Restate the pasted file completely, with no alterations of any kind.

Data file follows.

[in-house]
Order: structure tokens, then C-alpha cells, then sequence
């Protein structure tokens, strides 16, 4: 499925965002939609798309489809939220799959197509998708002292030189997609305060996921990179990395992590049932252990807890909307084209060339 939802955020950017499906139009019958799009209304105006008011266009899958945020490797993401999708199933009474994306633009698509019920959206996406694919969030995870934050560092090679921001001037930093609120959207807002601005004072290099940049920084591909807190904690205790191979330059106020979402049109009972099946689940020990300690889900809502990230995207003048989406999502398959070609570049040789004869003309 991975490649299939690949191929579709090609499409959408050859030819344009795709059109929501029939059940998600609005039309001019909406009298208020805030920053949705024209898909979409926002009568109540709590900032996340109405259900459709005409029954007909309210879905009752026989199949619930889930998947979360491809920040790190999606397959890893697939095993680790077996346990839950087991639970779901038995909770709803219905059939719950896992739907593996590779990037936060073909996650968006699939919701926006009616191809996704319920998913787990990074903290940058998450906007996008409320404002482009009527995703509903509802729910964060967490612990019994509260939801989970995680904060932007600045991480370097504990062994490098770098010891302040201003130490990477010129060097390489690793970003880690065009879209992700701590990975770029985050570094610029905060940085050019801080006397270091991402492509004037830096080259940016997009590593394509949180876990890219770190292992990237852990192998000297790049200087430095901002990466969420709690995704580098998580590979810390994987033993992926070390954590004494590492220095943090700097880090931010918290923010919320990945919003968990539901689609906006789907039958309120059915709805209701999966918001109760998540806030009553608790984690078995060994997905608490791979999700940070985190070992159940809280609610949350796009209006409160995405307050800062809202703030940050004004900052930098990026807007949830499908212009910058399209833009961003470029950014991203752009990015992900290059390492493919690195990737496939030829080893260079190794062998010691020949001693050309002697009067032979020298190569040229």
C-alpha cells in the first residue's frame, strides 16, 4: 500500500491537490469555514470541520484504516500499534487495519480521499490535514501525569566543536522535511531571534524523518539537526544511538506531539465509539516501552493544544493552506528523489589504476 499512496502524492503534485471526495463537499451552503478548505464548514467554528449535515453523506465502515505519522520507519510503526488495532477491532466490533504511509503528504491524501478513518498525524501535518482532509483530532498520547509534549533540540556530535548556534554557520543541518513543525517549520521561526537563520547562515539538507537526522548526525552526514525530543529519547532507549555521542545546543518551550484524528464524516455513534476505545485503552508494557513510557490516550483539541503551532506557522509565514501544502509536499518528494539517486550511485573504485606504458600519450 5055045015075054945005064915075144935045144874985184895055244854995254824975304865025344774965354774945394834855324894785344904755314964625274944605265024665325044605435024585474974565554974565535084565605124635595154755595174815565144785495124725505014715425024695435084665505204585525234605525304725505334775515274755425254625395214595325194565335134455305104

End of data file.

[in-house]
Order: structure tokens, then C-alpha cells, then sequence
């Protein structure tokens, strides 16, 4: 499925965002939609798309489809939220799959197509998708002292030189997609305060996921990179990395992590049932252990807890909307084209060339 939802955020950017499906139009019958799009209304105006008011266009899958945020490797993401999708199933009474994306633009698509019920959206996406694919969030995870934050560092090679921001001037930093609120959207807002601005004072290099940049920084591909807190904690205790191979330059106020979402049109009972099946689940020990300690889900809502990230995207003048989406999502398959070609570049040789004869003309 991975490649299939690949191929579709090609499409959408050859030819344009795709059109929501029939059940998600609005039309001019909406009298208020805030920053949705024209898909979409926002009568109540709590900032996340109405259900459709005409029954007909309210879905009752026989199949619930889930998947979360491809920040790190999606397959890893697939095993680790077996346990839950087991639970779901038995909770709803219905059939719950896992739907593996590779990037936060073909996650968006699939919701926006009616191809996704319920998913787990990074903290940058998450906007996008409320404002482009009527995703509903509802729910964060967490612990019994509260939801989970995680904060932007600045991480370097504990062994490098770098010891302040201003130490990477010129060097390489690793970003880690065009879209992700701590990975770029985050570094610029905060940085050019801080006397270091991402492509004037830096080259940016997009590593394509949180876990890219770190292992990237852990192998000297790049200087430095901002990466969420709690995704580098998580590979810390994987033993992926070390954590004494590492220095943090700097880090931010918290923010919320990945919003968990539901689609906006789907039958309120059915709805209701999966918001109760998540806030009553608790984690078995060994997905608490791979999700940070985190070992159940809280609610949350796009209006409160995405307050800062809202703030940050004004900052930098990026807007949830499908212009910058399209833009961003470029950014991203752009990015992900290059390492493919690195990737496939030829080893260079190794062998010691020949001693050309002697009067032979020298190569040229």
C-alpha cells in the first residue's frame, strides 16, 4: 500500500491537490469555514470541520484504516500499534487495519480521499490535514501525569566543536522535511531571534524523518539537526544511538506531539465509539516501552493544544493552506528523489589504476 499512496502524492503534485471526495463537499451552503478548505464548514467554528449535515453523506465502515505519522520507519510503526488495532477491532466490533504511509503528504491524501478513518498525524501535518482532509483530532498520547509534549533540540556530535548556534554557520543541518513543525517549520521561526537563520547562515539538507537526522548526525552526514525530543529519547532507549555521542545546543518551550484524528464524516455513534476505545485503552508494557513510557490516550483539541503551532506557522509565514501544502509536499518528494539517486550511485573504485606504458600519450 5055045015075054945005064915075144935045144874985184895055244854995254824975304865025344774965354774945394834855324894785344904755314964625274944605265024665325044605435024585474974565554974565535084565605124635595154755595174815565144785495124725505014715425024695435084665505204585525234605525304725505334775515274755425254625395214595325194565335134455305104